WNDU: Medical Moment: Restoring missing protein to treat Alzheimer’s

UC’s Alberto Espay re-examines the course of Alzheimer’s treatment.

Alberto Espay, MD, MSc, professor of neurology and rehabilitative medicine and member of the UC Gardner Neuroscience Institute, is leading Alzheimer’s research in collaboration between UC and the renown Karolinska Institute in Sweden. 

headshot of Alberto Espay

Alberto Espay, MD, MSc, professor of neurology and rehabilitative medicine at the UC College of Medicine and Director and Endowed Chair of the James J. and Joan A. Gardner Family Center for Parkinson's Disease and Movement Disorders.

Espay's study, featured in the nationally syndicated Medical Moment, has continued to garner media coverage since the findings were published in early 2021.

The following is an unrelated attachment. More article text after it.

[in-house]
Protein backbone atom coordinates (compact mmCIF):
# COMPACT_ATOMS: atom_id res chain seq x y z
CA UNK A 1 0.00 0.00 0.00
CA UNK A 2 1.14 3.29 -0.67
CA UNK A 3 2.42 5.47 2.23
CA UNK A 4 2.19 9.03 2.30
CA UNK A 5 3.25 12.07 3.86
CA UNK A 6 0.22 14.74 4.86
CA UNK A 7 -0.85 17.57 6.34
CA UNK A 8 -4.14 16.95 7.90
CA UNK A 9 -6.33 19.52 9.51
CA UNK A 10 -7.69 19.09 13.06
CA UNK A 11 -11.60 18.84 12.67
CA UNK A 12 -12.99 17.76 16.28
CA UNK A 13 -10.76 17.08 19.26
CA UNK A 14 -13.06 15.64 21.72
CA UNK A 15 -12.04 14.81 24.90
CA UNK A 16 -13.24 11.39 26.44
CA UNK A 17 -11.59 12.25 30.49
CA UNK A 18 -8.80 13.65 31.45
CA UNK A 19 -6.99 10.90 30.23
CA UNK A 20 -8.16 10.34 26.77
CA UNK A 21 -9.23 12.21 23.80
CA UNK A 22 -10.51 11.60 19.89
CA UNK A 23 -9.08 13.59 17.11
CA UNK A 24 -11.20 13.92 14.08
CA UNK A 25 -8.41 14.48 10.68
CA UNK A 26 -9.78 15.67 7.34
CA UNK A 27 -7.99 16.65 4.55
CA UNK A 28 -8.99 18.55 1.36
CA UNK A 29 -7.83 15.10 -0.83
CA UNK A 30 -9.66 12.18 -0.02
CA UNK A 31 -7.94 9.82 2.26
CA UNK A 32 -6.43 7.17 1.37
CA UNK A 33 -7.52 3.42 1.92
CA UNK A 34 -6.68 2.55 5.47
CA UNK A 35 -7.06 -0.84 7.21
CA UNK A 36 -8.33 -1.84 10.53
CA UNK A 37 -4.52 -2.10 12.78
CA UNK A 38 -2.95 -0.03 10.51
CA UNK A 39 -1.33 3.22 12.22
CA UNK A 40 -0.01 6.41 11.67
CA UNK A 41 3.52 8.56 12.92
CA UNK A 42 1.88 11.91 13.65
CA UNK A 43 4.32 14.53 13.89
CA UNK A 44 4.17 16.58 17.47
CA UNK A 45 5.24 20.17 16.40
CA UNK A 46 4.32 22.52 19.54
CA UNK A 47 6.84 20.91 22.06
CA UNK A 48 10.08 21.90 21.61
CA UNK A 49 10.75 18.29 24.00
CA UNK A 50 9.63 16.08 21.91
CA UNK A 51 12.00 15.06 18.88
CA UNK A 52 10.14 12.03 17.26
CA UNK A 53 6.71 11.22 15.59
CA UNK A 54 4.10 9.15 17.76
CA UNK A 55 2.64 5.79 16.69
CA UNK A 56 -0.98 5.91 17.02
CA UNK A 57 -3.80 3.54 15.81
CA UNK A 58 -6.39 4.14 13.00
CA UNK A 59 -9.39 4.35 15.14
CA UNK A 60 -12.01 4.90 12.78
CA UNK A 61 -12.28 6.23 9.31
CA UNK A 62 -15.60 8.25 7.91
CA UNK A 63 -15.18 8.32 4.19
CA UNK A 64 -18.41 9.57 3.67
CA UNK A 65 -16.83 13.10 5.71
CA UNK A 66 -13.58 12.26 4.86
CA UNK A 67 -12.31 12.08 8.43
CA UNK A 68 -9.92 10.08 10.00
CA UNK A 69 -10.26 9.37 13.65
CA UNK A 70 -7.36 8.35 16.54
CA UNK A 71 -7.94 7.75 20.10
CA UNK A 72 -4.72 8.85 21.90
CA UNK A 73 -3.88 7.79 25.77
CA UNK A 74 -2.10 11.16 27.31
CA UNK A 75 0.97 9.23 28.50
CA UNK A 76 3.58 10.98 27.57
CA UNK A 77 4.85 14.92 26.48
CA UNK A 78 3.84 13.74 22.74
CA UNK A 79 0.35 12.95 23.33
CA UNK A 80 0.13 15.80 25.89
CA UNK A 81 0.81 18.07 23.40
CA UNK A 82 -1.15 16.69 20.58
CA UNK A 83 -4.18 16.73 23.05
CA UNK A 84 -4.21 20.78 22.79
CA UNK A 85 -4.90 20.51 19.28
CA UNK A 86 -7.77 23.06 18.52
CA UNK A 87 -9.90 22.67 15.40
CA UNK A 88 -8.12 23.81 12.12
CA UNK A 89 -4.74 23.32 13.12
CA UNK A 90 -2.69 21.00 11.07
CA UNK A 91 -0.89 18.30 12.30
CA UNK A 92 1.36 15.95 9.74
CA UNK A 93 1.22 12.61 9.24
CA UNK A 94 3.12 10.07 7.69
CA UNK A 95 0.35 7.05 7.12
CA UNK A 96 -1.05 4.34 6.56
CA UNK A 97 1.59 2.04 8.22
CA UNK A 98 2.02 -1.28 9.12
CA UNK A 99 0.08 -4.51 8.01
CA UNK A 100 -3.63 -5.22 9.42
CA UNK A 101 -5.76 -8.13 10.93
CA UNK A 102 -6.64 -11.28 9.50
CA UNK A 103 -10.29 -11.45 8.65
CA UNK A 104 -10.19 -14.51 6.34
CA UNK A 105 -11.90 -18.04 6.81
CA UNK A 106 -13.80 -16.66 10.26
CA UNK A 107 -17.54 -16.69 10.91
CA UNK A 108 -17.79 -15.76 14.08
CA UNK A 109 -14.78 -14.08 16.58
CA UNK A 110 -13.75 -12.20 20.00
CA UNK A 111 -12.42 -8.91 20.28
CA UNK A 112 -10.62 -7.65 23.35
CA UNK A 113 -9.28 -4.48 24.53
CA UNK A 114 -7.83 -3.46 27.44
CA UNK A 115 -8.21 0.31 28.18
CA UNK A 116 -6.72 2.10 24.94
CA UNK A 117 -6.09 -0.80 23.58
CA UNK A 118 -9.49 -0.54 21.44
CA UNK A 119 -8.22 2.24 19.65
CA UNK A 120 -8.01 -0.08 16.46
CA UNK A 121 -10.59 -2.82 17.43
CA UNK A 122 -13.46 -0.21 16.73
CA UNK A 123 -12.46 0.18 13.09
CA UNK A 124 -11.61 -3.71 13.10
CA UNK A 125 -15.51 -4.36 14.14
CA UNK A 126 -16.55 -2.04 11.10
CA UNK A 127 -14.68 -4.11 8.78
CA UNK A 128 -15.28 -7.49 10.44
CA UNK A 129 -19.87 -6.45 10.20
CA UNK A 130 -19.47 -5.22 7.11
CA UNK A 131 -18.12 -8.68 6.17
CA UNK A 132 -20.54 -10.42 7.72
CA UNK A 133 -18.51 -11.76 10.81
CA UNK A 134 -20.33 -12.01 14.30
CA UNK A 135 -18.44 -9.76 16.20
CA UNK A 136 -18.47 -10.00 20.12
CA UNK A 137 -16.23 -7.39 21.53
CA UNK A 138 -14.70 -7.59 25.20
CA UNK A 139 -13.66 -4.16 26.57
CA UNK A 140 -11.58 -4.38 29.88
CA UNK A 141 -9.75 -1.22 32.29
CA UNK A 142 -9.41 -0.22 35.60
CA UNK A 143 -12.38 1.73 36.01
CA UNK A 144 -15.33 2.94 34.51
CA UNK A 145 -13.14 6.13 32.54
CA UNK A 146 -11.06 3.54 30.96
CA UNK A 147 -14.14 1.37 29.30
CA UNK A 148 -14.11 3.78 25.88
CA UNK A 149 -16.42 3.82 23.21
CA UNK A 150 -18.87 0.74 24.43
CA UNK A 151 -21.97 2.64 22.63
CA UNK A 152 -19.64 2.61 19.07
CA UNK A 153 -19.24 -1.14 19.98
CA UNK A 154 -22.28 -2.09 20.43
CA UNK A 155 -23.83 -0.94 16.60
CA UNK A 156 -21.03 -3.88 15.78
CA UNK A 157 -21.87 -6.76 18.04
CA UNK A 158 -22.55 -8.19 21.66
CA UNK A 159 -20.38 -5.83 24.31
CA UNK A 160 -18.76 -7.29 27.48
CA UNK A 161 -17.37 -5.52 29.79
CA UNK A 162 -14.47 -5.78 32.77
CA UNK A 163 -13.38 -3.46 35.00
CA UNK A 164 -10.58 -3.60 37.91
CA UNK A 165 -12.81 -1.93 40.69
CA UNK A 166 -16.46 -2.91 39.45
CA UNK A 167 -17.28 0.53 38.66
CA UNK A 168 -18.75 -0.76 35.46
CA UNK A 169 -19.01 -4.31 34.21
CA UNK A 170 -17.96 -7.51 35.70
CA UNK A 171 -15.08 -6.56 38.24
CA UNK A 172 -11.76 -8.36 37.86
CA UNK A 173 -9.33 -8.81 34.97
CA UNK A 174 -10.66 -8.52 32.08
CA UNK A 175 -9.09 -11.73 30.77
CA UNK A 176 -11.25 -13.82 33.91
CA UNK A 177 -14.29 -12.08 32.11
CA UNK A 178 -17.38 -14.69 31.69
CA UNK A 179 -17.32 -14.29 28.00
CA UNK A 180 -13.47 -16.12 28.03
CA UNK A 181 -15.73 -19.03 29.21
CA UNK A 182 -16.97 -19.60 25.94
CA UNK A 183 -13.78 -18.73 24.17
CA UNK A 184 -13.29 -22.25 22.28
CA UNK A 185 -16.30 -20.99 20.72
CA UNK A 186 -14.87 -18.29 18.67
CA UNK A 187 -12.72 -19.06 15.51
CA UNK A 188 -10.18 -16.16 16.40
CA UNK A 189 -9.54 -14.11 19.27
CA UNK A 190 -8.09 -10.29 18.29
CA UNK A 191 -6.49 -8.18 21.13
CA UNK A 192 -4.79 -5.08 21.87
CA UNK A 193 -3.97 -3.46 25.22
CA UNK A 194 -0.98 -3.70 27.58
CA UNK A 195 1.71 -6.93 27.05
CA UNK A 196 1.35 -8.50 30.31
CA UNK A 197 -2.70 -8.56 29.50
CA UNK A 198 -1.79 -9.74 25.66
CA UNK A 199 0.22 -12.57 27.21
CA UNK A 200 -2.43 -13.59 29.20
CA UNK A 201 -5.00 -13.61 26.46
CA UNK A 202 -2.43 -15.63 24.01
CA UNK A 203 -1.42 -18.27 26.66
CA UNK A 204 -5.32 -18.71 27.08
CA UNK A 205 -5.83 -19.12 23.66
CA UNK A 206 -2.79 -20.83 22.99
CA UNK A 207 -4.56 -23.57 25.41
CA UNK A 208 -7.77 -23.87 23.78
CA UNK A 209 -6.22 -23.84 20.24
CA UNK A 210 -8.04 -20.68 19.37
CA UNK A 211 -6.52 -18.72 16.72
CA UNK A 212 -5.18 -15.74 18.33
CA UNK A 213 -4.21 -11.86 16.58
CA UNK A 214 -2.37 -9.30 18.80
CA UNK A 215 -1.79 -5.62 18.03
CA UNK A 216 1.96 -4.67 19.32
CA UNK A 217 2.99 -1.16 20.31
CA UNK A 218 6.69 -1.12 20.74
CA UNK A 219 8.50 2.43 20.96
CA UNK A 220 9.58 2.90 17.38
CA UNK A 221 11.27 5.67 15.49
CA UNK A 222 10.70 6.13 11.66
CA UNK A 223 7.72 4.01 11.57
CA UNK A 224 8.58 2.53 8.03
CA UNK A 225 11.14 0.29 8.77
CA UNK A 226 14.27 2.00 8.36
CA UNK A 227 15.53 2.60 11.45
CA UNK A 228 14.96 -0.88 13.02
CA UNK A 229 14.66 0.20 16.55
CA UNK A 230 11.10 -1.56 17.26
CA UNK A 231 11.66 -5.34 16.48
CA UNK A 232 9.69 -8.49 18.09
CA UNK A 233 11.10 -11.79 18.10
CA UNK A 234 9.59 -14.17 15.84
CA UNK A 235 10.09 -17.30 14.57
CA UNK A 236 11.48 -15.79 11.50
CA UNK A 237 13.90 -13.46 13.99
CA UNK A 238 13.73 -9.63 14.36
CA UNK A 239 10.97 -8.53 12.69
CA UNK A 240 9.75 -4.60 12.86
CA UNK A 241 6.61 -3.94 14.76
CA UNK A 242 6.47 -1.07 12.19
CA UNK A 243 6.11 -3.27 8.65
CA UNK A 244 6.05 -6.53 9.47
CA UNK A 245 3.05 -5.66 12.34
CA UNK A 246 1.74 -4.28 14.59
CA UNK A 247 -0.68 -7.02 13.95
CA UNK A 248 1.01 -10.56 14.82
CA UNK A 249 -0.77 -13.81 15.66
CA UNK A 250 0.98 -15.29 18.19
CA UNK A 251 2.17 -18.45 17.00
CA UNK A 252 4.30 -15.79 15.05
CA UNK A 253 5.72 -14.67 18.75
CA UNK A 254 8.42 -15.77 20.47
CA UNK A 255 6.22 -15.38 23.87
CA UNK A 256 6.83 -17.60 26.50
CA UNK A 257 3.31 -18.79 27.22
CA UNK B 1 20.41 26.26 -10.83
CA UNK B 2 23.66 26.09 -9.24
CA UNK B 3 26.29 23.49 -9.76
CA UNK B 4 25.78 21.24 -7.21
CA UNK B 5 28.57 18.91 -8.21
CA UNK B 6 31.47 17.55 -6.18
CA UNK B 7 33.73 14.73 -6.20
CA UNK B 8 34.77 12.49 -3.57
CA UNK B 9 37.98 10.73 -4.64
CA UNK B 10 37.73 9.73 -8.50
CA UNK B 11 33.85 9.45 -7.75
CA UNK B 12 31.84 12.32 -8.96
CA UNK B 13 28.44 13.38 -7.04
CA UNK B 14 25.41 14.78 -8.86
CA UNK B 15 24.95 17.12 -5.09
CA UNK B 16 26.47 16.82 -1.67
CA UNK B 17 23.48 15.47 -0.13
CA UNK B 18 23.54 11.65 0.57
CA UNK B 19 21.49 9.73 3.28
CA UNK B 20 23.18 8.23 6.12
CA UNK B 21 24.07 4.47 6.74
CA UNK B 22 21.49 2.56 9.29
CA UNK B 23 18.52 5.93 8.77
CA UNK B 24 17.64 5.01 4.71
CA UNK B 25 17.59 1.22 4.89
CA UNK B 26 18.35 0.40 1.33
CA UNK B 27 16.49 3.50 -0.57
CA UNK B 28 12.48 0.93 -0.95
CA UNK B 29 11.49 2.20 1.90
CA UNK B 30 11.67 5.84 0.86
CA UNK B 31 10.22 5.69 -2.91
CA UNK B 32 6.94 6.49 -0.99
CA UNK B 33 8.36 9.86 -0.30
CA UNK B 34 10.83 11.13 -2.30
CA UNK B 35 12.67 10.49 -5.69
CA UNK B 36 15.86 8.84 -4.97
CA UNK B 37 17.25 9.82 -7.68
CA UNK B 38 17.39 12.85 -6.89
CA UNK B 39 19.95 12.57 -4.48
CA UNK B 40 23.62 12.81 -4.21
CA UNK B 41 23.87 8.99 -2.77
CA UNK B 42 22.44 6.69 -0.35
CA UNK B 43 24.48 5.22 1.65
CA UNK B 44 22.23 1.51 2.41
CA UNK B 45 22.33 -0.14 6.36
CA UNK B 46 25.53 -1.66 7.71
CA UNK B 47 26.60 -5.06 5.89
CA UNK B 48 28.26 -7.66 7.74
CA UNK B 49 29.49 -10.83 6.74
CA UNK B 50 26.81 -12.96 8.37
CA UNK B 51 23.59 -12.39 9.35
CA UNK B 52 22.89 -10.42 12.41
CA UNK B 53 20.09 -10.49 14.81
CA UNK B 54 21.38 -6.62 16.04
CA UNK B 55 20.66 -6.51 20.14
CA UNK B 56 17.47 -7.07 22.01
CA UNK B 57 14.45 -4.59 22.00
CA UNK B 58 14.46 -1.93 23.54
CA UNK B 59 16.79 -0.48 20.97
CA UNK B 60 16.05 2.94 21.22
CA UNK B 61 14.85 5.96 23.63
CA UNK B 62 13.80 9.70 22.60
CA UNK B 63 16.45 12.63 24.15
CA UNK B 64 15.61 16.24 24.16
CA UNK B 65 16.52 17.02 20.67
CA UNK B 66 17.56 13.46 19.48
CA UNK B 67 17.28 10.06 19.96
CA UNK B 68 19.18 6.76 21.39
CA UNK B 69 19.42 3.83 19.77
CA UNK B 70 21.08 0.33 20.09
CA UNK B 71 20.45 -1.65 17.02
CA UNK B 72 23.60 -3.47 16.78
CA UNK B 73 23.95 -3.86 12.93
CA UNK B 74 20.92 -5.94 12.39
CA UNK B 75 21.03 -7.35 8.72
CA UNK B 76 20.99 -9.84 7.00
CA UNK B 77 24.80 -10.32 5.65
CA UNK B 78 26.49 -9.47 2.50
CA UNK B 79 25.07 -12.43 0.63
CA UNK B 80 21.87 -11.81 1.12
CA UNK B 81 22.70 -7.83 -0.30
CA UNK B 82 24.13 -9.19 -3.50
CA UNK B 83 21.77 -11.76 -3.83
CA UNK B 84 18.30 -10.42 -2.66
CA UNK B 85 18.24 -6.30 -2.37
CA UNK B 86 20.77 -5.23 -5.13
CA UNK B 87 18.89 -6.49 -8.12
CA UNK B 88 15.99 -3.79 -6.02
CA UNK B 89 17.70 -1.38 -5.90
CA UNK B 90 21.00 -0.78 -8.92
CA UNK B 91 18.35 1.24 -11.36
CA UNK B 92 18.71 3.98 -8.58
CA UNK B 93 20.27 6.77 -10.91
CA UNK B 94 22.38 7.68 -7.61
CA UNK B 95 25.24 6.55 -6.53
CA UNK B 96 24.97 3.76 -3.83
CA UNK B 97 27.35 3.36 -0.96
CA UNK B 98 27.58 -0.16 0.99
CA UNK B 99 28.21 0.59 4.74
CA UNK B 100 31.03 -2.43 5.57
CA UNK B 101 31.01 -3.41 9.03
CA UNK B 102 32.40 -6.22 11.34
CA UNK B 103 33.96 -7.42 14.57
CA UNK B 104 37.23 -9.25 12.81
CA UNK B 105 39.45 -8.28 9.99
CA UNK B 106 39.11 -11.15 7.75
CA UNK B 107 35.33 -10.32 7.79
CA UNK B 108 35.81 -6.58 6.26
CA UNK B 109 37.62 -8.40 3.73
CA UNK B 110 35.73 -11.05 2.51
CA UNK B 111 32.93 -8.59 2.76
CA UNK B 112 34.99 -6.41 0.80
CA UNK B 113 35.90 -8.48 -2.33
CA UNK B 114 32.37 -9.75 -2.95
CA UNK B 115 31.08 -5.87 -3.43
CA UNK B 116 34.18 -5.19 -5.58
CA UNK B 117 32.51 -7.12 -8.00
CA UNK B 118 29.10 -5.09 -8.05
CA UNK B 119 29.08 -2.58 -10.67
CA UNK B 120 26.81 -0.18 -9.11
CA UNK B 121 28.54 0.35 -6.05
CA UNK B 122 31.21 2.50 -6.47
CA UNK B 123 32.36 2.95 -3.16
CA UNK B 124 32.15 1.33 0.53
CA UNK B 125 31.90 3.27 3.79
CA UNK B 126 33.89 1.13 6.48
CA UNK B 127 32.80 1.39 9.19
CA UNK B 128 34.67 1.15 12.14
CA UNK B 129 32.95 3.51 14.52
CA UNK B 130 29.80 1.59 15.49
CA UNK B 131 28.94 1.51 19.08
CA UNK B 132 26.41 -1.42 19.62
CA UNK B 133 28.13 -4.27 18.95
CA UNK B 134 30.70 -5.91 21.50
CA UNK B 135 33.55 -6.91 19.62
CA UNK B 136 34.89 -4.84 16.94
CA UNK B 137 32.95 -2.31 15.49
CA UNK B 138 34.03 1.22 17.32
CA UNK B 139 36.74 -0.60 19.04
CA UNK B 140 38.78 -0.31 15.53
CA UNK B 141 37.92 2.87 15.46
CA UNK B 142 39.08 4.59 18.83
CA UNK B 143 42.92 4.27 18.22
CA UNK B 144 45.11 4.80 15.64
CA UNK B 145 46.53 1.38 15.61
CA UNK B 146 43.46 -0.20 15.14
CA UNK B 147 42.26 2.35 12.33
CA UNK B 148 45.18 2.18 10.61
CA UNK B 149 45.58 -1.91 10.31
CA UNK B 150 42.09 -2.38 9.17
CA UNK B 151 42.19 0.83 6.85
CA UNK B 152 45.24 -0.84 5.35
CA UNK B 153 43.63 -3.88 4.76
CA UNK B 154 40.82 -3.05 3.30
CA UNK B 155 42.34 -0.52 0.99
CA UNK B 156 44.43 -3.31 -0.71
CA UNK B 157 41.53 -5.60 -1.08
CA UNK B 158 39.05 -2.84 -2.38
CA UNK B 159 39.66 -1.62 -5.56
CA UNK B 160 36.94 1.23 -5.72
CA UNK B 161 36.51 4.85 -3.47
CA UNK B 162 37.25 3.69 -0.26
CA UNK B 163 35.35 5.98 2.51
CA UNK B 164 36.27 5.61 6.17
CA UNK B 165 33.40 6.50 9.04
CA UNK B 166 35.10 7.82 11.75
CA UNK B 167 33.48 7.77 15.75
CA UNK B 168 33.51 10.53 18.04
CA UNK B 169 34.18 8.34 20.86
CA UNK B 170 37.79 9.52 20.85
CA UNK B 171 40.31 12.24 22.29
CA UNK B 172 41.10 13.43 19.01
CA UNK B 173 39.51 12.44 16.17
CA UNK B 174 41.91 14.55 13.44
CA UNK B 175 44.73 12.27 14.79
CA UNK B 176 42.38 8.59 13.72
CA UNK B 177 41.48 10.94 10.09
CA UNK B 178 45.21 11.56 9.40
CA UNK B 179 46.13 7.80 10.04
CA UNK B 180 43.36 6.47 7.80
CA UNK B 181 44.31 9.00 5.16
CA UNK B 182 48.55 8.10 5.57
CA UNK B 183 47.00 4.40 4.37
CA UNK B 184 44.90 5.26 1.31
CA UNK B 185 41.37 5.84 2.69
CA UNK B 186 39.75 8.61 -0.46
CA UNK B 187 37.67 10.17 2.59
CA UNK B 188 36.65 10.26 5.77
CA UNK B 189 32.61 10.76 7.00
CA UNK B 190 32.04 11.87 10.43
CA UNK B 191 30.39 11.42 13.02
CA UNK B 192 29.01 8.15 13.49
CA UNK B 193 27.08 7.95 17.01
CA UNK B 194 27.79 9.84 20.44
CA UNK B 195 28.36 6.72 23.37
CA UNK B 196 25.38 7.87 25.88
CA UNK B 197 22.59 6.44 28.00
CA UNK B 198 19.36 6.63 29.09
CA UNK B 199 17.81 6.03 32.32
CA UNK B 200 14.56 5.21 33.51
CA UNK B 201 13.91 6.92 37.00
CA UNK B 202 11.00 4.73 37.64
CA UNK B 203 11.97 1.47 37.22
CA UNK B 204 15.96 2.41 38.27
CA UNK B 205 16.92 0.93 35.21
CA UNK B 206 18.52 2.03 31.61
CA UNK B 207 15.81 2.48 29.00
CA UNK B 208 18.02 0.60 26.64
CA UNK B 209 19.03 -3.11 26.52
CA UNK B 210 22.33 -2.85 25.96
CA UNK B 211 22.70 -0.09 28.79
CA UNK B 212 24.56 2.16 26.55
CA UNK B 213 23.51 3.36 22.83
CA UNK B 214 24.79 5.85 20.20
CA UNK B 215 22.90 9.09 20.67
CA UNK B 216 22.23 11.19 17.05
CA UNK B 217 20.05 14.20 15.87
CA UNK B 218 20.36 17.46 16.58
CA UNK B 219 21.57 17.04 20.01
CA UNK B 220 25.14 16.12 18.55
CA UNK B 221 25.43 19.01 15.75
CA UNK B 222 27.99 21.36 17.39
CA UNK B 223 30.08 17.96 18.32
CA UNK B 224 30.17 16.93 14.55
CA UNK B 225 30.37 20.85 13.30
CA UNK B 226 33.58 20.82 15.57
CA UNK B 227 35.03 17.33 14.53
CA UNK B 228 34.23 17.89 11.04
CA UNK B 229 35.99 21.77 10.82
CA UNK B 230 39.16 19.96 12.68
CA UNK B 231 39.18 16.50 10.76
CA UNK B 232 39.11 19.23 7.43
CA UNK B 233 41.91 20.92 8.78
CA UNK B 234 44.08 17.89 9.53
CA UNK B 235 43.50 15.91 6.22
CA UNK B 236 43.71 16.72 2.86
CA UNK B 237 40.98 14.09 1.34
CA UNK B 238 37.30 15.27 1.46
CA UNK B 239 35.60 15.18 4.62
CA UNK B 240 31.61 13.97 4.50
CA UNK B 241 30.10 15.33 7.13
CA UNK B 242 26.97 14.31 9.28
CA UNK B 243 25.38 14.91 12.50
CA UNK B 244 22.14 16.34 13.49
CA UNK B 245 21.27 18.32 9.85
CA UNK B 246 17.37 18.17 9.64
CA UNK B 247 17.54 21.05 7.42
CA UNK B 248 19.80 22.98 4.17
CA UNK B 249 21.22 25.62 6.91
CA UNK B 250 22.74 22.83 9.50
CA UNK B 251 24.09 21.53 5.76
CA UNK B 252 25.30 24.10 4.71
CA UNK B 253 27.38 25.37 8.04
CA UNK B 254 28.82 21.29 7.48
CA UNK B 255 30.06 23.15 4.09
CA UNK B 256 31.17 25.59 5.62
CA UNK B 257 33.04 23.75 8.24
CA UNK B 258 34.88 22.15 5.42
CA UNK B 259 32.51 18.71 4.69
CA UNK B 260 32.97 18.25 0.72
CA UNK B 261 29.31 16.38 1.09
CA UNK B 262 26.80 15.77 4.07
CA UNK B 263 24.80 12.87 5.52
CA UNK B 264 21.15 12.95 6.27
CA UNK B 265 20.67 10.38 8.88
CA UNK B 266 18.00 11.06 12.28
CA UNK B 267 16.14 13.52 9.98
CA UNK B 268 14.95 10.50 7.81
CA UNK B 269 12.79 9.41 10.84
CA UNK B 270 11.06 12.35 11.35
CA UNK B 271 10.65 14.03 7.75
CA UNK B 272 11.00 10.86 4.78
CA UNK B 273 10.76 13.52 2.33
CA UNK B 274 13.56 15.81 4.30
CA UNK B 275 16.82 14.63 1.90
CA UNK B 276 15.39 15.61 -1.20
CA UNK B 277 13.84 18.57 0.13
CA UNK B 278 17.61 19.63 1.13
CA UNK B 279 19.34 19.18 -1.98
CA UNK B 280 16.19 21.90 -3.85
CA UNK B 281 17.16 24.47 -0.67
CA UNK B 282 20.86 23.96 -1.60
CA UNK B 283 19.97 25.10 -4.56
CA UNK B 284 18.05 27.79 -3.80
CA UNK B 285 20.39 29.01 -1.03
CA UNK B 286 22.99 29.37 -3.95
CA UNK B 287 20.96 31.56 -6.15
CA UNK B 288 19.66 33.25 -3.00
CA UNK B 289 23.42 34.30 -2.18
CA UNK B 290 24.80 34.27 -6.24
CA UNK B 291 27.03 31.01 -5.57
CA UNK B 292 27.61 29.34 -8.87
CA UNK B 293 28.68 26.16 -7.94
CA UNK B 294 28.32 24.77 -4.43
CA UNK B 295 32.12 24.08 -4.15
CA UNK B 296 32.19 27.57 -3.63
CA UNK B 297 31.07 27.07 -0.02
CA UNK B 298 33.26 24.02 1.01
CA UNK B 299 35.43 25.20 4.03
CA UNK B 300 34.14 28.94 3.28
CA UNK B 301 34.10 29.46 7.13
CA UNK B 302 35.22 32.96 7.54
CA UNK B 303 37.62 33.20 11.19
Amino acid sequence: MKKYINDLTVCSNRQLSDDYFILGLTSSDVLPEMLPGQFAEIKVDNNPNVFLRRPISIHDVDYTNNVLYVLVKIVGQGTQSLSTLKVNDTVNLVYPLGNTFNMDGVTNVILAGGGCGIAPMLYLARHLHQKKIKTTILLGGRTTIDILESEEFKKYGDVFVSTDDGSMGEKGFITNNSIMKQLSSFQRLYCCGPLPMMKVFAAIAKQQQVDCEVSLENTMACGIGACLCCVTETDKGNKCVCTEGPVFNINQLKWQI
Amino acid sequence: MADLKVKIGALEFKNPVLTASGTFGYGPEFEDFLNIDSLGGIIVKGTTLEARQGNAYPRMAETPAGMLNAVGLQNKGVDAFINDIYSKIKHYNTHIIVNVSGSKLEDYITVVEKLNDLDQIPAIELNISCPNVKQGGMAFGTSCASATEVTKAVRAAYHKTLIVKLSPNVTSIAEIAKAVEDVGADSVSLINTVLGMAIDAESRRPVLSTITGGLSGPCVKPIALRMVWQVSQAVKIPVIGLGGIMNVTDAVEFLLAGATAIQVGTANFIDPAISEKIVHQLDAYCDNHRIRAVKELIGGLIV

This research contends that diminished levels of a certain brain fluid protein, called soluble amyloid peptide, contributes to Alzheimer’s dementia and not clumps, called amyloid plaques, that result when the fluid drops. 

Espays team compared the brain fluid levels of 600 Alzheimer’s individuals with clumps on their brains and found no cognitive impairment in those who had higher levels of the brain fluid protein. 

“We (researchers) have been going with the narrative,” that the clumps cause the dementia, when they do not, says Espay. 

Watch the Medial Moment interview 

Featured image at top courtesy of Unsplash.

Read The Financial Times article, which has been reprinted in several international news outlets, including Kenya News.

The research study also appears in media outlets below :

Neuroscience Today: Prevailing Alzheimer’s theory in question with new discovery

MD India: New discovery sheds light on the pitfalls of Alzheimer’s theory

Impact Lives Here

The University of Cincinnati is leading public urban universities into a new era of innovation and impact. Our faculty, staff and students are saving lives, changing outcomes and bending the future in our city's direction. Next Lives Here.